A 529 plan, also known as a “qualified tuition program” according to the internal revenue code, is a way to save for college that has some nice tax benefits.
The Internal Revenue Service (IRS) defines a 529 plan as a tool that makes it easier for people to save for educational costs on behalf of a beneficiary, such as a child or a grandchild.
Anyone can make contributions (including parents, grandparents, uncles, aunts, other family members, and even employers) to 529 college savings plans on behalf of the designated beneficiary. With the annual gift tax exemption and lifetime exclusion, taxpayers can often avoid gift tax on those 529 contributions, too.
Contributions are subject to federal income tax, but when it’s time for the money to be used, the withdrawal is tax-free as long as it’s being used by the account owner for the qualified purposes described below.
What are the different types of 529 plans?
There are two types of 529 plans: prepaid tuition plans and education savings plans. (Some but not all are Federal Deposit Insurance Corporation (FDIC)-insured, which means your money is protected by the US government up to a certain amount if the financial institution where you placed your funds defaults.)
Prepaid tuition plans
Prepaid tuition plans let parents and other contributors pay for future college tuition and fees using today’s rates, which are based on the rates at institutions that participate in the plan.
State governments sponsor the majority of prepaid tuition plans, and for many of these state plans, eligibility requires you and/or the beneficiary to be in-state residents in order to participate.
Here’s a quick look at the features of a prepaid tuition plan:
- pays for a future higher education at today’s rates
- can be used on higher education tuition and fees
- sponsored by state governments and higher education institutions
- many plans have state residency requirements
Education savings plans
The second type of 529 plan is the college education savings plans. This investment option isn’t tied to any particular educational institution and can be used for out-of-state schools and are open to out-of-state savers. For example, New York state’s Direct Plan—with Vanguard as the investment manager and Ascensus as the program manager—is available to those who aren’t NY residents, but depending on considerations, someone may still choose to get a plan through the beneficiary’s home state if it offers additional benefits, such as financial aid.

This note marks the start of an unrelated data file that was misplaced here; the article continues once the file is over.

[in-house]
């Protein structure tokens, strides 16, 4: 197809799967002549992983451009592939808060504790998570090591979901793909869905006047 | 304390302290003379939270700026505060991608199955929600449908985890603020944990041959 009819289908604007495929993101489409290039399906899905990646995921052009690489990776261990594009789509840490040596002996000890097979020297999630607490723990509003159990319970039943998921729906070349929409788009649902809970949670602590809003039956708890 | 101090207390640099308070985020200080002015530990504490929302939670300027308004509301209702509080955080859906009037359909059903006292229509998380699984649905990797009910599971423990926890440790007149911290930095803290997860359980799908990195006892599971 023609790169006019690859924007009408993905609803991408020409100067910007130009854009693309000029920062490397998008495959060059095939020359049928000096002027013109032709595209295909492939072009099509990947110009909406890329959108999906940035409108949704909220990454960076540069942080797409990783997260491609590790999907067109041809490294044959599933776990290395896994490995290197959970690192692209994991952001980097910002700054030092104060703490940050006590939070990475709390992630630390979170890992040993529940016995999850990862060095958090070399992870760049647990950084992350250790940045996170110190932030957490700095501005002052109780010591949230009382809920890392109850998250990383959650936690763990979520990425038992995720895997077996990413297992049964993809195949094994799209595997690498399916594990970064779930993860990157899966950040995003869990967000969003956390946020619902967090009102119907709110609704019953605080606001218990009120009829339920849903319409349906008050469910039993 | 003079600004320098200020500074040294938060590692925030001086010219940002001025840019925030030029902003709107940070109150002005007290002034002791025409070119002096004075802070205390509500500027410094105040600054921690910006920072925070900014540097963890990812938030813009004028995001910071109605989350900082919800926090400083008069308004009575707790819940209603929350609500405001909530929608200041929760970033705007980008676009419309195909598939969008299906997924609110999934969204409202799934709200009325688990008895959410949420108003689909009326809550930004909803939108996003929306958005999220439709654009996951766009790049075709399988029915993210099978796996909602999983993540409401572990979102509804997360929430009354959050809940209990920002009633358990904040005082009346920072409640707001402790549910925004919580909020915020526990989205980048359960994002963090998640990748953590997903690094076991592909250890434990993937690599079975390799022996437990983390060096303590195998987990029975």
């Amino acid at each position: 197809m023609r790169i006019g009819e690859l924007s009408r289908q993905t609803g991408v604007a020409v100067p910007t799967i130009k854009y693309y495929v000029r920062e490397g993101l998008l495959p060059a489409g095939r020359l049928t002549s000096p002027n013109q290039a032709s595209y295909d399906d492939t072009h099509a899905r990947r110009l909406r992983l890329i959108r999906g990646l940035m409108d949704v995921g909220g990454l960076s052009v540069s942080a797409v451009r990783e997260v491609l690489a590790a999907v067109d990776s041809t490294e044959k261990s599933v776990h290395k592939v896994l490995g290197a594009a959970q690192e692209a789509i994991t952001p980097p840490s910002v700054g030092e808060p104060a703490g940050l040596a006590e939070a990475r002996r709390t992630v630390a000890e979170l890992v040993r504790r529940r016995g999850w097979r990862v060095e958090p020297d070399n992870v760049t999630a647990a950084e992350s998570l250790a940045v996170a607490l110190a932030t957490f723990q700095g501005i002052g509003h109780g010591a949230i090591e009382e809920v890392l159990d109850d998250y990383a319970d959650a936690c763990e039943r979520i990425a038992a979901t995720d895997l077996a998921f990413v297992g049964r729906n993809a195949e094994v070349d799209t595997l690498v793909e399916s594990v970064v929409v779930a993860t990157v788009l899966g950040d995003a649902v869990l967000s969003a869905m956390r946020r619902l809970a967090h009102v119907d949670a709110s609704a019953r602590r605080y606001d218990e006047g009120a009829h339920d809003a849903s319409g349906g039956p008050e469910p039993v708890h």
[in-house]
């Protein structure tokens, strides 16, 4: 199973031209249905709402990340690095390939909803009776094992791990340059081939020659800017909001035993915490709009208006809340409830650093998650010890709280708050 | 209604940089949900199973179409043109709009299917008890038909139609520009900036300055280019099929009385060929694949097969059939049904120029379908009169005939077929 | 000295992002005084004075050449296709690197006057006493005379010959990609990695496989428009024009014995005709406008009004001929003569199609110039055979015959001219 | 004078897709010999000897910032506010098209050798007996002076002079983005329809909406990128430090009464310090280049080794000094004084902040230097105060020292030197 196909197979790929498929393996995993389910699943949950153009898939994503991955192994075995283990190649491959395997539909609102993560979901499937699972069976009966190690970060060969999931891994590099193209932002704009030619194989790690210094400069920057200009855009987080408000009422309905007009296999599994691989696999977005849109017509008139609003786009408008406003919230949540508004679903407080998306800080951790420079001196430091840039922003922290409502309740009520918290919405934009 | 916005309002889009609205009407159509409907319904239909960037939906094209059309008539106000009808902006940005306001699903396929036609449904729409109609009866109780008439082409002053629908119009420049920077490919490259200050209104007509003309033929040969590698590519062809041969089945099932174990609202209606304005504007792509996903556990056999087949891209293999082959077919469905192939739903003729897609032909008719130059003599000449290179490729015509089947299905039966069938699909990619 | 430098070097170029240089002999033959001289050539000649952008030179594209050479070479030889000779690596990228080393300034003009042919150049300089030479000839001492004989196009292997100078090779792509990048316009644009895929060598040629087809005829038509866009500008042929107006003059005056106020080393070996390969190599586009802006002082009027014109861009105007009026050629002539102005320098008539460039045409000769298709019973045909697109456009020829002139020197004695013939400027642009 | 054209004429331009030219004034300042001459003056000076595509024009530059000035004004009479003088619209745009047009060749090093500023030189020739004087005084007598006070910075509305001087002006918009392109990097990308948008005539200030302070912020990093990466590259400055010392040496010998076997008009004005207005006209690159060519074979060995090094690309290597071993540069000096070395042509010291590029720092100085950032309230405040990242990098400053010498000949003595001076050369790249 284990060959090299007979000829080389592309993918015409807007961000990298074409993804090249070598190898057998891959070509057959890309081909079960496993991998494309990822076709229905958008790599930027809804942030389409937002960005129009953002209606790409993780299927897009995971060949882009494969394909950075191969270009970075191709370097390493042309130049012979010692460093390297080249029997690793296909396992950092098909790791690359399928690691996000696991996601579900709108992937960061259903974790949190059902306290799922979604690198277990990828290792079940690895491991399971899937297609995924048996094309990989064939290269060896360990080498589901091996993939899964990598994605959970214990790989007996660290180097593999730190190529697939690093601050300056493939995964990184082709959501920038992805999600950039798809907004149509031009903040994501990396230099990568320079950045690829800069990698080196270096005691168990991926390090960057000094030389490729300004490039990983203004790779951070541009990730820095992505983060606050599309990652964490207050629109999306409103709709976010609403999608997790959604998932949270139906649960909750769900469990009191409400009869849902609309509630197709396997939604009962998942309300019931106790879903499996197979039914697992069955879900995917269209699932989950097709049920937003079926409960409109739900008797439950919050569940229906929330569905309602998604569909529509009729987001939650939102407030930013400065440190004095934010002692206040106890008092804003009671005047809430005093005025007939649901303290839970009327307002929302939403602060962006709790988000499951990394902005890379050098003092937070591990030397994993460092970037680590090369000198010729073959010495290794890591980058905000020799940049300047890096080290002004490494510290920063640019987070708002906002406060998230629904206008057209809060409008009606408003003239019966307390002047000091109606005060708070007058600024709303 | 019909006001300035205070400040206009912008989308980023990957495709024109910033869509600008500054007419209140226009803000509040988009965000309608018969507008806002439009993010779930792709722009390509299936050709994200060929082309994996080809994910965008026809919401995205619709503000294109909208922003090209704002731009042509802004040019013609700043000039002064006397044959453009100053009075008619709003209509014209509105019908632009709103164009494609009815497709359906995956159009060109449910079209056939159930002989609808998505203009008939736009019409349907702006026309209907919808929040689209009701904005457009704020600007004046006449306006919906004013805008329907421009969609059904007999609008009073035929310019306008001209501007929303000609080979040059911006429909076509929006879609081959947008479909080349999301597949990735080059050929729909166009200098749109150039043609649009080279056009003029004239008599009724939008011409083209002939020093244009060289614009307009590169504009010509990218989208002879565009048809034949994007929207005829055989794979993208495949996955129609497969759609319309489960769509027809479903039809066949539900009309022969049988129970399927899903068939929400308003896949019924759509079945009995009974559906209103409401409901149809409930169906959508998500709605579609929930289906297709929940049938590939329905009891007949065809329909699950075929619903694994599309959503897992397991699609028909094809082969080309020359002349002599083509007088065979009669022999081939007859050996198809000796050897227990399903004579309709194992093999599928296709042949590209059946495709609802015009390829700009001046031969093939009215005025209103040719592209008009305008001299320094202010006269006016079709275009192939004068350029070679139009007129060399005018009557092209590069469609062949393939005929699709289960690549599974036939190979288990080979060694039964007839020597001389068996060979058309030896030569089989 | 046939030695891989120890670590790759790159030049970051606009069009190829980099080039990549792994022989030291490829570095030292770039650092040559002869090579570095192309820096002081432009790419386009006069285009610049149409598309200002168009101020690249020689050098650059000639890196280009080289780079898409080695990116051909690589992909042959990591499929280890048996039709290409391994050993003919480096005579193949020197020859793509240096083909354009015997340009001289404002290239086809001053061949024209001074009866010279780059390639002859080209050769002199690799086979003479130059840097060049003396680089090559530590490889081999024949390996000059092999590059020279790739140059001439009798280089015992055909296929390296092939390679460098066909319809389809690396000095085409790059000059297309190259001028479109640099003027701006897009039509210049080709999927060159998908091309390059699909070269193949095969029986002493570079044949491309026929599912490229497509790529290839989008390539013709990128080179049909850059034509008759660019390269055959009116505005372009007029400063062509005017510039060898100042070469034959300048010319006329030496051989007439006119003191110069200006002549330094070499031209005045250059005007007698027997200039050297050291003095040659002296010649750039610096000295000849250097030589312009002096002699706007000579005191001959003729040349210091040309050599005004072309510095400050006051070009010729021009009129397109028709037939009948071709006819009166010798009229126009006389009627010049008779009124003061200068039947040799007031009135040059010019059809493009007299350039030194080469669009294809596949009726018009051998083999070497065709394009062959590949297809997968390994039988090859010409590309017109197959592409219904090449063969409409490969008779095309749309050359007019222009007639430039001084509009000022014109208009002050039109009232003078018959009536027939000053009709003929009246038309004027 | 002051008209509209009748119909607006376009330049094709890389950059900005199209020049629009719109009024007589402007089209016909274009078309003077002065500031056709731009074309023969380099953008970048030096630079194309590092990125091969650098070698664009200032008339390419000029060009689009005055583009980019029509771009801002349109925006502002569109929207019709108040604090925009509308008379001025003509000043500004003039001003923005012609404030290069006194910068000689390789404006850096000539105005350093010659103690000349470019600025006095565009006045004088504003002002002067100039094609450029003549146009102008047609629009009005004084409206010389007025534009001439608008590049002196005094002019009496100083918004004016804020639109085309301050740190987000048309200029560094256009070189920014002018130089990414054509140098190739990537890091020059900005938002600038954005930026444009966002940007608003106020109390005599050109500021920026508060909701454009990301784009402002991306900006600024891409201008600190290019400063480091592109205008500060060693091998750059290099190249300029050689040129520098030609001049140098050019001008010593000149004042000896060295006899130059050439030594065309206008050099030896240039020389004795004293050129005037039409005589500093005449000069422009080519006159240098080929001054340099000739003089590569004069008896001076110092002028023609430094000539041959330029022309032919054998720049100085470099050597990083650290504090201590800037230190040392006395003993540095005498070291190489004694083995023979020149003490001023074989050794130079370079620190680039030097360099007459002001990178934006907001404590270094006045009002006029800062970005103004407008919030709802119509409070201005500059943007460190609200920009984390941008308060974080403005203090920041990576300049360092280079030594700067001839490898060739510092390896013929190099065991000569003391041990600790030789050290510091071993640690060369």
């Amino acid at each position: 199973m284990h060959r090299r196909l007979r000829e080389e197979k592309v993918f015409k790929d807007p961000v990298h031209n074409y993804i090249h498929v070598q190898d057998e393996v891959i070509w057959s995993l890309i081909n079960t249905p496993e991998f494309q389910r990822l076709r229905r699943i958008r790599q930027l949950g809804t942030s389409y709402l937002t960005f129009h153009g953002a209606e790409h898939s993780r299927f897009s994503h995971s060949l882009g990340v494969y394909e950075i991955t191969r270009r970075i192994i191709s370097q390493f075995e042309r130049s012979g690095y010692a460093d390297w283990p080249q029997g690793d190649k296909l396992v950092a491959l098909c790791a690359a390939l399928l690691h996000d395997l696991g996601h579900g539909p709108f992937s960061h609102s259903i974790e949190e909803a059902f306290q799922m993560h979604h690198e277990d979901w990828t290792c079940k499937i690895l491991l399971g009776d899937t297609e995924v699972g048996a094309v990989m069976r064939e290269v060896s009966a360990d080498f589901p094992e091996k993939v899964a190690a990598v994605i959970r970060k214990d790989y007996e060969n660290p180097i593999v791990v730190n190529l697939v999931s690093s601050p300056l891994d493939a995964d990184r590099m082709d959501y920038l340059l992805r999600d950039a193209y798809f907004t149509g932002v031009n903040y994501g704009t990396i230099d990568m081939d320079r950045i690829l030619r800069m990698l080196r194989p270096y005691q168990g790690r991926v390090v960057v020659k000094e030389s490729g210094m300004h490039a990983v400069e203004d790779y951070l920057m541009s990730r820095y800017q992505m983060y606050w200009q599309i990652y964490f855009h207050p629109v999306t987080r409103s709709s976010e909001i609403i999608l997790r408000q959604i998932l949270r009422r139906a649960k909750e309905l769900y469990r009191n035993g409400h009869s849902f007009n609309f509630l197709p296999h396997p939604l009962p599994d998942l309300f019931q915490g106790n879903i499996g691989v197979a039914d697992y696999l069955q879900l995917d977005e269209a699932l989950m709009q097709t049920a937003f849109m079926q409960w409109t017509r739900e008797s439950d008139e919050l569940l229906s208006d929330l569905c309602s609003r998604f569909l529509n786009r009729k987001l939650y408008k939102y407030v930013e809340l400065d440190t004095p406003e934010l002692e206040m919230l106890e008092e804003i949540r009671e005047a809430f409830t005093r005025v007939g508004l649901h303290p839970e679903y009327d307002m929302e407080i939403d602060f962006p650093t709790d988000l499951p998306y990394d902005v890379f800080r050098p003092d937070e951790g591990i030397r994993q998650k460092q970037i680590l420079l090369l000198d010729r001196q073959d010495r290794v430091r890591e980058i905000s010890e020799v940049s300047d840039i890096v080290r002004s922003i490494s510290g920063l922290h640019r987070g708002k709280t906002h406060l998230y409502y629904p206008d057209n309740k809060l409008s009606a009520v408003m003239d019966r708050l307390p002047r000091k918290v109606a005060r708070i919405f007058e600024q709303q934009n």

Education savings plans aren’t savings accounts, but rather they’re investment accounts that enable you to save for qualified higher education expenses, including tuition, fees, and room and board. These investment plans can also be used for tuition for elementary or secondary school enrollment (up to $10,000 a year), as well as qualified costs associated with apprenticeship programs registered with the Secretary of Labor’s National Apprenticeships Act. They can also be used for student loan repayments, but up to the $10,000 lifetime limit per beneficiary.
Whether the beneficiary is currently younger like a toddler or older like a college-age individual, someone might choose an age-based investment approach, depending on risk tolerance for more conservative or aggressive investments. With 529s, you can’t invest in individual mutual funds, exchange traded funds (ETFs), or the like; you select investment portfolios, offering a combination of options.
There are tax advantages, too. Earnings from education savings plans are tax-deferred from federal income taxes as long as distributions are used for qualified educational expenses. Many states also do not tax these earnings.
All education savings plans are sponsored by state governments, but many do not have residency requirements, which means you can shop around for the most advantageous plan based on investment objectives.
Here’s a quick look at the features of an education savings plan:
- puts money in investment accounts
- in certain states, can be used on higher education tuition, fees, room and board, and K-12 tuition
- sponsored by state governments
- many plans don’t have state residency requirements
All education savings plans are sponsored by state governments, but many do not have residency requirements, which means you can shop around for the most advantageous plan.
Can I offer a 529 plan as an employee benefit?
Yes, you can offer a 529 plan to your employees as a voluntary benefit to help them pay for college expenses.
In fact, including a 529 plan in your benefits package can be a real bonus when it comes to attracting talent and retaining employees. According to a 2022 survey, 55% of Americans still see the importance of saving for higher education despite current socio-economic conditions. You can choose to only offer your employees the option of contributing to a 529 plan via payroll deductions, or you can also provide a matching contribution limit.
Federal law treats 529 contributions as taxable, as do many states. This means income and payroll taxes apply to employee contributions as well as matching contributions you make to their accounts. However, the majority of states offer some state income tax deduction or credit to employees and/or employers for their 529 contributions.